Be savvy about how to store bananas and you can keep the fruit fresh for longer. And, if you have to buy bananas that aren’t as ripe as you’d like, you can even speed up the ripening process so you can eat them sooner if you’re in the know about the right storage techniques.
Learn how to grow a banana tree and in some zones harvesting your own fruit is possible, in which case you’ll want to keep your crop delicious for as many days as you can. But bananas brought home from the store can retain the taste and texture you prefer with the right techniques, too, and this is how to store bananas.
How to store bananas
Bananas can ripen quickly in certain circumstances, taking them from ripe to overripe. To eat yours just how you like them follow our guide to how to store bananas.
1. Store bananas in the kitchen
Bananas can be be stored in the kitchen, but if you usually put them on the counter, be aware that they could be getting too hot. ‘Bananas should be stored at around 54ºF (12°C), as they will ripen quicker if they are too warm. A darker room without direct sunlight is ideal,’ say the experts at fresh produce company Dole (opens in new tab).
If the bananas were sold in a plastic bag, make sure to take them out of it (and never put a bunch into a plastic bag at home to store). In the warmth and moisture of a bag the fruit quickly spoils.
If you want to prevent the bananas from becoming overripe before you are ready to eat them, don’t keep them attached to one another. ‘To keep bananas from browning quickly, break up the bunch and separate,’ advises StopFoodWaste (opens in new tab).
Keep bananas away from other fruit for maximum life, too. Both apples and avocados, for example, can speed up ripening. Of course, if you need bananas to ripen quicker, you can use this knowhow to your advantage.
2. Store bananas in the refrigerator
You may have heard that you shouldn’t put bananas into the refrigerator to keep them fresh – but you can. There’s are a couple of caveats, though. Bananas stored in the refrigerator should already be ripe when you put them in there because they won’t ripen any further once they are in the cool of that environment.
Secondly, they’ll change color. ‘The outside will turn brown, but they will still be light colored on the inside,’ says Alice Henneman, MS, RDN, extension educator at the University of Nebraska Extension (opens in new tab).
This won’t affect the taste although we have to admit it does make them look less appealing.
3. Store sliced bananas
When you’ve sliced bananas for a dish and have some left over, the slices will turn brown because they are exposed to the air. To keep the slices looking tasty, sprinkle them with lemon, lime or pineapple juice. ‘If the slices of fruit are also wrapped airtight and kept in a cool place, they will remain appetising for longer,’ say Dole.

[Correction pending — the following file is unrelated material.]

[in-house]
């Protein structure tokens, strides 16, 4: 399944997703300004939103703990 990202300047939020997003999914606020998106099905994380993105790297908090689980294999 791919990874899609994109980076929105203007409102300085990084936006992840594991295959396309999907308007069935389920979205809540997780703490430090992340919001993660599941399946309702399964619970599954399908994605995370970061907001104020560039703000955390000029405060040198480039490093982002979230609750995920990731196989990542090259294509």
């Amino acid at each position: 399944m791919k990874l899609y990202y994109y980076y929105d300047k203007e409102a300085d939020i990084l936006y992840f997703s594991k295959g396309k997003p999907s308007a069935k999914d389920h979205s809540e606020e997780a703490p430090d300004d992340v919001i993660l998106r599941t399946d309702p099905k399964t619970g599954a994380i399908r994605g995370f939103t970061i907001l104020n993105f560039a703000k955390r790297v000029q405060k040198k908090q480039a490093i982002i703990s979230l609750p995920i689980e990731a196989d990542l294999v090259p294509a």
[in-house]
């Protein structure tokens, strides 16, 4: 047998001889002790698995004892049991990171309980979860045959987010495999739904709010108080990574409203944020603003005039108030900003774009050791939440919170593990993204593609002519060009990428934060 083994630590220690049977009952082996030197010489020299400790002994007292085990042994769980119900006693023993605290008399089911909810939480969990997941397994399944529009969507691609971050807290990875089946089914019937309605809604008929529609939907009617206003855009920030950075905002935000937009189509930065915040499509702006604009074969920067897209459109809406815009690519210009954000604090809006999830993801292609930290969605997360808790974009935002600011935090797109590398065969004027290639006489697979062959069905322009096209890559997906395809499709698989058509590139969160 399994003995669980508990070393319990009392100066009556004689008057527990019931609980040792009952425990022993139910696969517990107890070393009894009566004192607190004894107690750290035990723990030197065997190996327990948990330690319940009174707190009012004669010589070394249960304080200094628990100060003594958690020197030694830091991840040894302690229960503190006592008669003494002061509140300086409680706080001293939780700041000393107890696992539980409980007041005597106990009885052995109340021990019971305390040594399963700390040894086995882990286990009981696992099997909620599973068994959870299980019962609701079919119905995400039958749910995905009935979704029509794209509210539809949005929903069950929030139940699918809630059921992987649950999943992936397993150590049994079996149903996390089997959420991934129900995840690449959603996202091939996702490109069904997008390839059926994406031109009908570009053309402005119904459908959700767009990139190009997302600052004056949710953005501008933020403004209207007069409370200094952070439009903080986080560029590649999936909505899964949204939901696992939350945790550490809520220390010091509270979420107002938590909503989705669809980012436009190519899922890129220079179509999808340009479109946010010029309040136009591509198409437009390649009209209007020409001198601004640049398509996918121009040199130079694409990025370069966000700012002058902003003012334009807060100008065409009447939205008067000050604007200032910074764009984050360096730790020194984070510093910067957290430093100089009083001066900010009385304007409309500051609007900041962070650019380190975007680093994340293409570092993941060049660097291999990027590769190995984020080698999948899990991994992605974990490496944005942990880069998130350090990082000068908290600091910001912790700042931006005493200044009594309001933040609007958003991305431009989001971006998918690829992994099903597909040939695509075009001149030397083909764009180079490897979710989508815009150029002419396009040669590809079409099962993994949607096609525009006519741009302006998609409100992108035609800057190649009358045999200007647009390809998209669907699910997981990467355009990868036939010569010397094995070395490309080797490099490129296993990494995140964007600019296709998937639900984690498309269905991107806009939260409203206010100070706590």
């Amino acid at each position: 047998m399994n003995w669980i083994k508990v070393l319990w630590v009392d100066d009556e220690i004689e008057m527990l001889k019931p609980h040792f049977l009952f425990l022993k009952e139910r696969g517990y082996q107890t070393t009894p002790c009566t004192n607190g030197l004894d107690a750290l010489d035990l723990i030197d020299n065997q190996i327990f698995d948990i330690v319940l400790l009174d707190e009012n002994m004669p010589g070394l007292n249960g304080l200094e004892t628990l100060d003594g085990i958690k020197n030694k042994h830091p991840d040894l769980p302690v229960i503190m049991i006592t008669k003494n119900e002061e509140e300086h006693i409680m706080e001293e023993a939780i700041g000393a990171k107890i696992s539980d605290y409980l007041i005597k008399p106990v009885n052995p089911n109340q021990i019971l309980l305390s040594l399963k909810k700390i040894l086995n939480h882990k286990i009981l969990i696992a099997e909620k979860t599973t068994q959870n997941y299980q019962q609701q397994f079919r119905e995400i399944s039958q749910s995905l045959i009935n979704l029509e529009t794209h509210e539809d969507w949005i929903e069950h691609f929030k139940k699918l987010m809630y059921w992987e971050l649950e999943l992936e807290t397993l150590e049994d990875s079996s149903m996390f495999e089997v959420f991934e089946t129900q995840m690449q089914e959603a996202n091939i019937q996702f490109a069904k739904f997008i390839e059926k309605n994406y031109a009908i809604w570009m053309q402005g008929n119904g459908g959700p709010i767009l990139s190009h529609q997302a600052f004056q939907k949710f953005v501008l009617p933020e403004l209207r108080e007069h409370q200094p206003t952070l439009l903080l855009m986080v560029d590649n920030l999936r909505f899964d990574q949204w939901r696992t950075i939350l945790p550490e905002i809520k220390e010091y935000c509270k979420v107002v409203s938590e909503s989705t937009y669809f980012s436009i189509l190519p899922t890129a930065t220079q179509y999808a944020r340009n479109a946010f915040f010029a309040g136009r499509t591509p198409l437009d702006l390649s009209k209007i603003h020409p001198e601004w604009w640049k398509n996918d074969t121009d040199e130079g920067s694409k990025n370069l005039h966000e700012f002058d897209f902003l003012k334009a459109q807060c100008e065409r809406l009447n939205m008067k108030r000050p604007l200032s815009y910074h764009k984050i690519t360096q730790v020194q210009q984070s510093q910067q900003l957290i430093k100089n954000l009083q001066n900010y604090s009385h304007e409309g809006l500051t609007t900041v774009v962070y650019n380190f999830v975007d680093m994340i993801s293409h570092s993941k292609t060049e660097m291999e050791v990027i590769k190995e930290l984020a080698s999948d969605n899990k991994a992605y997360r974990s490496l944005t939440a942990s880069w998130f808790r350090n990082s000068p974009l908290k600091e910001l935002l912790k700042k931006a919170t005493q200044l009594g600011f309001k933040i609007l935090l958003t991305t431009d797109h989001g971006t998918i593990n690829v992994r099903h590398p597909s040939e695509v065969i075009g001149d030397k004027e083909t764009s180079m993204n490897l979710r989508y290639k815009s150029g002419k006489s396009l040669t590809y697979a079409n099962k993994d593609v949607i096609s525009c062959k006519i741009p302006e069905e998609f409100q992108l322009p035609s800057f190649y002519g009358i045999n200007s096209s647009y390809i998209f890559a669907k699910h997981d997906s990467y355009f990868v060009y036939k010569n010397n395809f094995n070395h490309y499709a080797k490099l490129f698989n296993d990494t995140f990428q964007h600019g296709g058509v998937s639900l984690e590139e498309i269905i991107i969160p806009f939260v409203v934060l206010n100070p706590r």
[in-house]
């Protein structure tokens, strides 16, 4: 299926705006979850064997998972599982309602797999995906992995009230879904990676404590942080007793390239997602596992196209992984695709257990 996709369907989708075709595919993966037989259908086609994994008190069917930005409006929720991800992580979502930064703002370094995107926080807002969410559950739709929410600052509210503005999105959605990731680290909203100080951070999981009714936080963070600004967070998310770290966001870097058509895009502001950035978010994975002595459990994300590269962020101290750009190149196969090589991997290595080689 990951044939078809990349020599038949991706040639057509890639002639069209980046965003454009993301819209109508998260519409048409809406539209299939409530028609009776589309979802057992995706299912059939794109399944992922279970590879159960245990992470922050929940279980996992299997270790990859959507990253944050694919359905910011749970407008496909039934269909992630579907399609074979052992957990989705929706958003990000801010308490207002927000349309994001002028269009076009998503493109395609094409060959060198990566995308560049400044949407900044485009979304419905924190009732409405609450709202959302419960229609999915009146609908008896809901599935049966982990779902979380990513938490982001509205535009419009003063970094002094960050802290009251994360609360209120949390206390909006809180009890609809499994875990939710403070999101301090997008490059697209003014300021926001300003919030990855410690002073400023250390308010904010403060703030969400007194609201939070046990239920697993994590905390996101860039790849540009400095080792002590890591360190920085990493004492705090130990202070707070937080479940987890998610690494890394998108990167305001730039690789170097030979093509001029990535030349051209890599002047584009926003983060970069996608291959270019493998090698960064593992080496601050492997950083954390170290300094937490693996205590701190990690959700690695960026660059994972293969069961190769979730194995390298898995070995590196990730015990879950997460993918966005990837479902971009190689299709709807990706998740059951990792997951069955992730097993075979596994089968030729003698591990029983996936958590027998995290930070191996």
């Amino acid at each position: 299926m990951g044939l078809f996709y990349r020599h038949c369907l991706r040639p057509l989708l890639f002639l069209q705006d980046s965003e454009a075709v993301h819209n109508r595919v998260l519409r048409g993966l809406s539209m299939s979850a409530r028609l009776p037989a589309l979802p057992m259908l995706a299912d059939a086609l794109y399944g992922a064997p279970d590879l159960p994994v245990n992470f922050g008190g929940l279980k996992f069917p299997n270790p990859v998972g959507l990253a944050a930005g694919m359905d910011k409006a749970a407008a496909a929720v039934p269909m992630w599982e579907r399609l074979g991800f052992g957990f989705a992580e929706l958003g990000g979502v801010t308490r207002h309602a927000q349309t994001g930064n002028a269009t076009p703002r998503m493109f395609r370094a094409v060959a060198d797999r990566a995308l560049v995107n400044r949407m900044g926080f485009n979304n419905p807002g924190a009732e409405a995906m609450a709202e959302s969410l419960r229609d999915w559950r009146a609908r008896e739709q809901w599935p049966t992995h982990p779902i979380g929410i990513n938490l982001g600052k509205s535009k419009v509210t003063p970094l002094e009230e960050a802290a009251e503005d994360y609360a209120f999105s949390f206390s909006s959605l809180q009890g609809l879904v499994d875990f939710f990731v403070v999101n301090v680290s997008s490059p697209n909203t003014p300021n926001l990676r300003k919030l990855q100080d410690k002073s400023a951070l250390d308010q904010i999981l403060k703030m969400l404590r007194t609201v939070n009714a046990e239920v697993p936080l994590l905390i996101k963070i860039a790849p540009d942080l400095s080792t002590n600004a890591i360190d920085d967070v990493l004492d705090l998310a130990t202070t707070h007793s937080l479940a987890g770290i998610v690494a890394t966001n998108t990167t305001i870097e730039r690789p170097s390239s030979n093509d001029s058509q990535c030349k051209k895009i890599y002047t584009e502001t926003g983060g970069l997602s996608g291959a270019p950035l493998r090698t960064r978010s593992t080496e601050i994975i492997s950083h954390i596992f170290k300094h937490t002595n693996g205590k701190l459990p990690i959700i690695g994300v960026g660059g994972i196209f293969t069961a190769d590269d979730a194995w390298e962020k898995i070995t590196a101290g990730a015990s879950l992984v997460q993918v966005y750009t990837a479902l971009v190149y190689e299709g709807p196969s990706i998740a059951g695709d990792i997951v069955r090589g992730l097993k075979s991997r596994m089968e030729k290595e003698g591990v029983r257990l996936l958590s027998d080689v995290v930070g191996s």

Read that you can use vinegar? Well, you could, but the taste wouldn’t be good.
4. Freeze bananas – after preparation
You can store bananas for longer by puréeing the flesh, or cutting it into slices, then freezing.
Remove the skin, purée, then freeze this in an ice cube tray. Alternatively, cut slices, and freeze on a tray. Once the fruit is frozen, store in a freezer bag for up to six weeks. Use it to make a smoothie or thaw in the refrigerator.
Do bananas last longer in the fridge or on the counter?
If a banana is already ripe, it can last longer kept in the refrigerator as it will prevent further ripening.
But if a banana isn’t already ripe, don’t store it in there as it won’t ripen – you should keep green bananas out of the refrigerator. Not ready to eat them when they do turn yellow? That’s the moment to move bananas into the cool of the refrigerator so they last longer.
How do you keep bananas fresh longer?
Bananas can be kept fresh longer with a few neat tricks. Once they’re ripe, put them into the refrigerator. You’ll need to overlook the fact that the peel browns or even blackens if you do this and the fruit should still taste good in any case.
You could also try wrapping the stems of bananas in plastic wrap. Most of the ethylene gas which makes the bananas ripen faster is released here, so wrapping can help slow down the process. Sometimes you’ll find they’re sold with the stems wrapped this way, and if that’s the case, don’t remove the plastic until you want to eat them.
And to keep bananas fresh for longer don’t put them into a bowl with other fruits that release lots of ethylene when they start to ripen. Think apples, melons, peaches, and kiwifruit. Keep bananas separately from other fruits and separate the bunch, too for better airflow.
Sarah is a freelance journalist and editor. Previously executive editor of Ideal Home, she’s specialized in interiors, property and gardens for over 20 years, and covers interior design, house design, gardens, and cleaning and organizing a home for H&G. She’s written for websites, including Houzz, Channel 4’s flagship website, 4Homes, and Future’s T3; national newspapers, including The Guardian; and magazines including Future’s Country Homes & Interiors, Homebuilding & Renovating, Period Living, and Style at Home, as well as House Beautiful, Good Homes, Grand Designs, Homes & Antiques, LandLove and The English Home among others. It’s no big surprise that she likes to put what she writes about into practice, and is a serial house renovator.
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